Carefully planned high school coursework provides you with the best preparation for your undergraduate university studies, and allows for advanced preparation for your chosen field of study. Most important, students who master certain basic knowledge and skills in high school substantially increase their chances of success at the university. (Requirements for transfer students are explained in the Admission as a Transfer Student section.)

The basic foundation of UC qualifications is the completion of college preparatory courses required for admission (see “a–g” Subject Requirements below). However, you should take courses beyond the minimum levels in reading, writing, and mathematics in order to be adequately prepared for basic university courses that you may be expected to take freshman year.

A well-prepared student will have mastered the equivalent of four years of English composition and literature with a focus on expository writing; four years of mathematics, including a precalculus course in the senior year; two to three years of a language other than English; two to three years of laboratory science; two or more years of history and social sciences; and one or more years of visual or performing arts.

You should also give careful thought to the general field of study, and perhaps the specific major, you want to pursue at the university. By making this decision in advance, you can plan to take additional courses in high school related to the field.

Subject Requirements

The “a—g” subject requirements are described in detail on the UC Office of the President website.

  1. History/social science—two years required.
  2. English—four years required.
  3. Mathematics—three years required, four years recommended.
  4. Laboratory science—two years required, three years recommended.
  5. Language other than English—two years required, three years recommended.
  6. Visual and performing arts discipline (VPA)—one year required.
  7. College preparatory electives—one year required. 

Senior-Year (12th-Grade) Program. The senior year should be used to prepare you for your first year at the university and should include honors and advanced courses, as well as courses that will strengthen overall preparation. A challenging, successfully completed senior-year program is a natural bridge between high school and university coursework in the intended major. A strong senior program is one of the selection criteria used at UC Santa Cruz.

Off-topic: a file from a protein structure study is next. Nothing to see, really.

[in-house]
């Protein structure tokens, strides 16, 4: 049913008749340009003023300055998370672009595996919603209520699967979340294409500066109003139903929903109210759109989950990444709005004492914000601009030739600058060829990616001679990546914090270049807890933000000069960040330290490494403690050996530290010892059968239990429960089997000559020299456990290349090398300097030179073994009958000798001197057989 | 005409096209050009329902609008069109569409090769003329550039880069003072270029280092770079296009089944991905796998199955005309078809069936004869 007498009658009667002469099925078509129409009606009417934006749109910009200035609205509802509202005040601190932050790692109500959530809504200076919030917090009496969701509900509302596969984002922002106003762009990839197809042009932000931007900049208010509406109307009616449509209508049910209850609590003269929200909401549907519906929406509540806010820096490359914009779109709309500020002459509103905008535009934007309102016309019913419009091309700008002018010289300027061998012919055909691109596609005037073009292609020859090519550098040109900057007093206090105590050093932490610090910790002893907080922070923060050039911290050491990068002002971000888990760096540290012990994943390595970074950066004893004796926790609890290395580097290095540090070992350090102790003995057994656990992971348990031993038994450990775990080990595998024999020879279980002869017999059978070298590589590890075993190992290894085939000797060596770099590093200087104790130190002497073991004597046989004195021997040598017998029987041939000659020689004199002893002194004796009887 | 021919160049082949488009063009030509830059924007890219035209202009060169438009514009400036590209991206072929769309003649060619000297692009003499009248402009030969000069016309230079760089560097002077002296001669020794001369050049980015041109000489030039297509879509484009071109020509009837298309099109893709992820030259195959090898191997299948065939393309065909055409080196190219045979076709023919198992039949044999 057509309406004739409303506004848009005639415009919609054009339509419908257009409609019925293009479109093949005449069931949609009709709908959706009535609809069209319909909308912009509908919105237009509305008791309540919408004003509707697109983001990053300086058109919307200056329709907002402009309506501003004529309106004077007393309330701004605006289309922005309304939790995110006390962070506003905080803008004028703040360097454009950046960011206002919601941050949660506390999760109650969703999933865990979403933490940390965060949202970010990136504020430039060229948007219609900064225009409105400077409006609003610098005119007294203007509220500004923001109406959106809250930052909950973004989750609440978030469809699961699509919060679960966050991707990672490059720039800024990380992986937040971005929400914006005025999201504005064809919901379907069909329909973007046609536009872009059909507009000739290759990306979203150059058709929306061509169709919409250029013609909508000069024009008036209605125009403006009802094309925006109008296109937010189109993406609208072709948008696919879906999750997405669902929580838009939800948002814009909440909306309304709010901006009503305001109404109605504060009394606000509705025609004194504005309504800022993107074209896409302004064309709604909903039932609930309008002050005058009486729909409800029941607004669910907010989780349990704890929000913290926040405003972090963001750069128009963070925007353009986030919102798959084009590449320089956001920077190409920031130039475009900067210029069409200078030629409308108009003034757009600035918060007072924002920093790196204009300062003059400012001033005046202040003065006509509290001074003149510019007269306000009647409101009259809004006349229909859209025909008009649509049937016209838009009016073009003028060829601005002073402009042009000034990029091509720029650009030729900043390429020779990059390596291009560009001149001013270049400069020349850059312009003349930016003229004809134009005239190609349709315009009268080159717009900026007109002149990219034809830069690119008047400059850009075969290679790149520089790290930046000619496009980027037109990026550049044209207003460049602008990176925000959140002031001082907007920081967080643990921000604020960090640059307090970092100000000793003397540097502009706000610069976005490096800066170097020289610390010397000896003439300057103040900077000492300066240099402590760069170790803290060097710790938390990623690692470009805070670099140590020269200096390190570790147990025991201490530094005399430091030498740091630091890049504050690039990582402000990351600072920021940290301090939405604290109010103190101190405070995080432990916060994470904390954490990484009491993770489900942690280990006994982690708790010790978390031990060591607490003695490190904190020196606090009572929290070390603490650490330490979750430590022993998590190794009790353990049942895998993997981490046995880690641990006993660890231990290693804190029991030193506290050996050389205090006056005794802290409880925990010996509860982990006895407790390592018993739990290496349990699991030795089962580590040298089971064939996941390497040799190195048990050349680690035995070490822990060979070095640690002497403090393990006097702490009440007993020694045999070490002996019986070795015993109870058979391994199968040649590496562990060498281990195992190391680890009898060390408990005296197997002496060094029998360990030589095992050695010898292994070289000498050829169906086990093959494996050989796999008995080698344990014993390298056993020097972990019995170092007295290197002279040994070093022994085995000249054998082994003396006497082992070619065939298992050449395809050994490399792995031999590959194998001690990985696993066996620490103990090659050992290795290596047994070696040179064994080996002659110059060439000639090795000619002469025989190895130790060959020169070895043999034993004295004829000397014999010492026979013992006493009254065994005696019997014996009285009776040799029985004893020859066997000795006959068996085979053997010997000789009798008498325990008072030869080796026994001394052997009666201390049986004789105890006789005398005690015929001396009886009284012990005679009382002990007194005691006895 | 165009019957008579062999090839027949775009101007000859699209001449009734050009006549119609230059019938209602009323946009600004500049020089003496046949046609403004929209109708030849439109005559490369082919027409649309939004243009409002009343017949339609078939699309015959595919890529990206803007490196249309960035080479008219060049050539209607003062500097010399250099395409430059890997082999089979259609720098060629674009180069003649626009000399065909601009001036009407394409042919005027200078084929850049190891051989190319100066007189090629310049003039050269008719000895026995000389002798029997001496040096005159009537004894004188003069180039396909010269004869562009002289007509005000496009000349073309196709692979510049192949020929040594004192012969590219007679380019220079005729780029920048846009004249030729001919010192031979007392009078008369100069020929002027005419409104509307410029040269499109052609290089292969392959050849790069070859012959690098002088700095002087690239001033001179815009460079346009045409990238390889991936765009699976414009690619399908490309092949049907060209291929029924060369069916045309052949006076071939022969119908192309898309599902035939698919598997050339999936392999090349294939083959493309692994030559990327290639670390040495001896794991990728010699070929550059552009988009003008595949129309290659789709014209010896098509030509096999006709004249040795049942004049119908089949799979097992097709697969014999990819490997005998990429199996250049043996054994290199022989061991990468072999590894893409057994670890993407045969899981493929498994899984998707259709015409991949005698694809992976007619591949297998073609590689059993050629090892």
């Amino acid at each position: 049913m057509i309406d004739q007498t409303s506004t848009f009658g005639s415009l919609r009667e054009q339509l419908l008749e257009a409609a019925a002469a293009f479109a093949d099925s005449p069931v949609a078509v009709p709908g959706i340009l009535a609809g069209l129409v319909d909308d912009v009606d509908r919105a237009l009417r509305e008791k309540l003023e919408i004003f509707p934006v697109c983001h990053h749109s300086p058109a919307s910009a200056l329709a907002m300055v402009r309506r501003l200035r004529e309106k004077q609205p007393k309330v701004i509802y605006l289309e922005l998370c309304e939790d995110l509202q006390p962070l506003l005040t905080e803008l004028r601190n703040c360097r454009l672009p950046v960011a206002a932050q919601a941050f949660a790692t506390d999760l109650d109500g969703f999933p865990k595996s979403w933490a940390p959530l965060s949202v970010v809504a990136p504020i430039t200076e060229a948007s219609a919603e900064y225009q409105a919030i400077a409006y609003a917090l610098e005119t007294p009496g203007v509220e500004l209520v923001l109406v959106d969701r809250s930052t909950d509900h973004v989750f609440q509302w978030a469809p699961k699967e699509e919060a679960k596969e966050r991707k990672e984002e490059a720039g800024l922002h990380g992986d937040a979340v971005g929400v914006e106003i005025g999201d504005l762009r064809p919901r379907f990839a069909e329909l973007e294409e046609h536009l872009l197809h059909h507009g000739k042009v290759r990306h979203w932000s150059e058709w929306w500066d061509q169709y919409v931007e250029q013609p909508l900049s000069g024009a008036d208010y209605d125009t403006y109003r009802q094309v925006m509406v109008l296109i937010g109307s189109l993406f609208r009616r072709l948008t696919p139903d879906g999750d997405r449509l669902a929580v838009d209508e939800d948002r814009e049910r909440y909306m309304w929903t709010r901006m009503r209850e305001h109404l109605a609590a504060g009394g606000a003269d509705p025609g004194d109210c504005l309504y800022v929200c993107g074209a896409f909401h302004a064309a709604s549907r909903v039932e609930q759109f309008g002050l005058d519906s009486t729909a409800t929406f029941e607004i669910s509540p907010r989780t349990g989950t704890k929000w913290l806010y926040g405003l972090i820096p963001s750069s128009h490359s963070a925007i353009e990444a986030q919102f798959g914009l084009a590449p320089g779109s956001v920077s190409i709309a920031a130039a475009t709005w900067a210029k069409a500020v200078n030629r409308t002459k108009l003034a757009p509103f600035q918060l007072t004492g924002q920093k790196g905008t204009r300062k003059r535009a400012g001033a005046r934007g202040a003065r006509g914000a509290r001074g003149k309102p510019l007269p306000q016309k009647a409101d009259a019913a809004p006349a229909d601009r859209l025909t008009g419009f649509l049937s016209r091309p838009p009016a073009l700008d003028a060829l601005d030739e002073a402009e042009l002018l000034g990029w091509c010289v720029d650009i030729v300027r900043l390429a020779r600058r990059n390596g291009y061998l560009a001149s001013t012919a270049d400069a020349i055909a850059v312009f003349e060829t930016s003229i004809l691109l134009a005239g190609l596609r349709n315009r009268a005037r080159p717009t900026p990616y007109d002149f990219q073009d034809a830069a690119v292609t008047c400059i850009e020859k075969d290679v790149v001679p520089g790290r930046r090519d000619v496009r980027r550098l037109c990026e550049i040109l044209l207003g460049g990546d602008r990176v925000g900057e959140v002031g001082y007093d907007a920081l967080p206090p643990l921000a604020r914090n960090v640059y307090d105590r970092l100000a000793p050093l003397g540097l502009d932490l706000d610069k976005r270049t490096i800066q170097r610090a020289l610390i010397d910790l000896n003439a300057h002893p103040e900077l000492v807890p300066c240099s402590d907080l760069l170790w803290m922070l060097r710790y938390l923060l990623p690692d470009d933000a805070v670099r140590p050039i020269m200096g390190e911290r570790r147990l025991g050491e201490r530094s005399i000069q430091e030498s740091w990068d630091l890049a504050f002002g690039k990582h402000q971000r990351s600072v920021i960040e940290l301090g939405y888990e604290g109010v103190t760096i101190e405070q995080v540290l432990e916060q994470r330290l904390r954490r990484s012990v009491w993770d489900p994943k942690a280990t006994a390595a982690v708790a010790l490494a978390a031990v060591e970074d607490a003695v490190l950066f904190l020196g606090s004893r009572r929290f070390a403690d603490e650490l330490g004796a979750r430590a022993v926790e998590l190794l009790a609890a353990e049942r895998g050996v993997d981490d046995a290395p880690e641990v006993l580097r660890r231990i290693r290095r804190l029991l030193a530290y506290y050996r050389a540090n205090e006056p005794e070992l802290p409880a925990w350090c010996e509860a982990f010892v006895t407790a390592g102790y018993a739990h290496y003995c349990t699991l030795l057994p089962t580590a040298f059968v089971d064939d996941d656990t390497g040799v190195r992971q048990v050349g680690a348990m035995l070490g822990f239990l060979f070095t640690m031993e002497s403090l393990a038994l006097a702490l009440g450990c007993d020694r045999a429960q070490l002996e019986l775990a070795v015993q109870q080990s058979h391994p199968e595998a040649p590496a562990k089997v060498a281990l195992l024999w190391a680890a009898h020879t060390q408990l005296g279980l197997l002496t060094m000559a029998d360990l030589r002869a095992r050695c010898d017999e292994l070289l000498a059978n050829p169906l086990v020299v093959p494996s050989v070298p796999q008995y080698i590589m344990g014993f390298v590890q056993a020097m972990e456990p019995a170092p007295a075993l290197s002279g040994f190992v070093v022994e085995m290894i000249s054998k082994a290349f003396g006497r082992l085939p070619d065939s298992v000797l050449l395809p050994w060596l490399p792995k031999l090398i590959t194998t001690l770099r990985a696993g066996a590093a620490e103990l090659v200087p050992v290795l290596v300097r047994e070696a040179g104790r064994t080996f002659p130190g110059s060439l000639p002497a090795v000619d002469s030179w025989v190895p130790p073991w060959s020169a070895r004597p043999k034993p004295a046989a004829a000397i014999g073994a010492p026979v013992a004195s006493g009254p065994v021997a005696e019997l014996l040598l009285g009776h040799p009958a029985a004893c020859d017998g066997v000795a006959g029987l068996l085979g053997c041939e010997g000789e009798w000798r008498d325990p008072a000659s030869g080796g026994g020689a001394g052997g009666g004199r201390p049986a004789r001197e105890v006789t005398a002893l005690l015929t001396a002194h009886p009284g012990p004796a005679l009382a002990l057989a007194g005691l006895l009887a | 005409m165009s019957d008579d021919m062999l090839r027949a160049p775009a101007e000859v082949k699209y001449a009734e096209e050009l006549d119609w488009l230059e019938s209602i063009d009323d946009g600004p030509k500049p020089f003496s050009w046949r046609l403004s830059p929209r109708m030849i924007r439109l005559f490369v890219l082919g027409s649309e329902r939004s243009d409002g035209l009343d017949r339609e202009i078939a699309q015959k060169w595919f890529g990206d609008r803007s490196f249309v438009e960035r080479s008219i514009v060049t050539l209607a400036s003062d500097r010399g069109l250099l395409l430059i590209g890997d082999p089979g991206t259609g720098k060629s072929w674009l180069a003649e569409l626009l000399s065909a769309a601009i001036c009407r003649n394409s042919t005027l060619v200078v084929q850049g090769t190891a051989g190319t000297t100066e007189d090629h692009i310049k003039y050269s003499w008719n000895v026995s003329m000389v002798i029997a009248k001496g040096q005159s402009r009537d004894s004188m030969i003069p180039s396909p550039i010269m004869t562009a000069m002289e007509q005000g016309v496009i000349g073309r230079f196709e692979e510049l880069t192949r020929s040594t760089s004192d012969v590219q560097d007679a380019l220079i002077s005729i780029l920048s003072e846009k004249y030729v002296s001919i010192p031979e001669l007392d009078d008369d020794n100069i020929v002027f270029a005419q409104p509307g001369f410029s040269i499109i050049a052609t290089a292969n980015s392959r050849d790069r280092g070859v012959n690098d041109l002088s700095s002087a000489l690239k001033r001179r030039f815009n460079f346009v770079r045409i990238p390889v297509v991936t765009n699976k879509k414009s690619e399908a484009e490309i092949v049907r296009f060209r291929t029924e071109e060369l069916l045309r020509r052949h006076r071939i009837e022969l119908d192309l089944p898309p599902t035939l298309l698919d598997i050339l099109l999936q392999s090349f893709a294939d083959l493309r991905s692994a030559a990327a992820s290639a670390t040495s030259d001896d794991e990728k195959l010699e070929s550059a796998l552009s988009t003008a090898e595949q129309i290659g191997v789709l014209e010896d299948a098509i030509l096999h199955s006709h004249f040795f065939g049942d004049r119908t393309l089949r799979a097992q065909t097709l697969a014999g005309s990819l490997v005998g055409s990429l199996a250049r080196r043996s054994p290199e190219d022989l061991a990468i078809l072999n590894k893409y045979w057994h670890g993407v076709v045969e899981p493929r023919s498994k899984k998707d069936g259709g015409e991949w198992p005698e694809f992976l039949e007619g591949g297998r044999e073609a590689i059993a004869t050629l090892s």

High School Proficiency Examination

While the University of California expects all freshman applicants to have graduated from high school/secondary school, in lieu of the regular high school diploma (or its equivalent), the university will accept the following:

  • Certificate of Proficiency, awarded by the State Board of Education upon successful completion of the California High School Proficiency Examination (CHSPE).
  • General Educational Development (GED) Certificate
  • Proficiency tests from other states and other countries

Transfer Credit

Transfer credit may be granted to a freshman applicant for acceptable college courses taken while still in high school if an official transcript is received from the college where the coursework was completed.

Transfer credit is granted for specified College Board Advanced Placement Examinations completed with a score of 3, 4, or 5 and for specified International Baccalaureate Higher Level Exams completed with a score of 5, 6, or 7. A score of 30 or higher on the International Baccalaureate Diploma is also awarded transfer credit.

Transfer credit is granted for specified GCE and Hong Kong A-Level Examinations.

Students should be advised that college courses taken before or after attending UCSC may duplicate AP, IB, and/or A-Level Examinations. Additionally, exams may duplicate each other (for example, an AP or IB exam in the same subject area). If the student does duplicate an exam with another exam of the same subject content, and/or an exam with a college course, UCSC awards credit only once.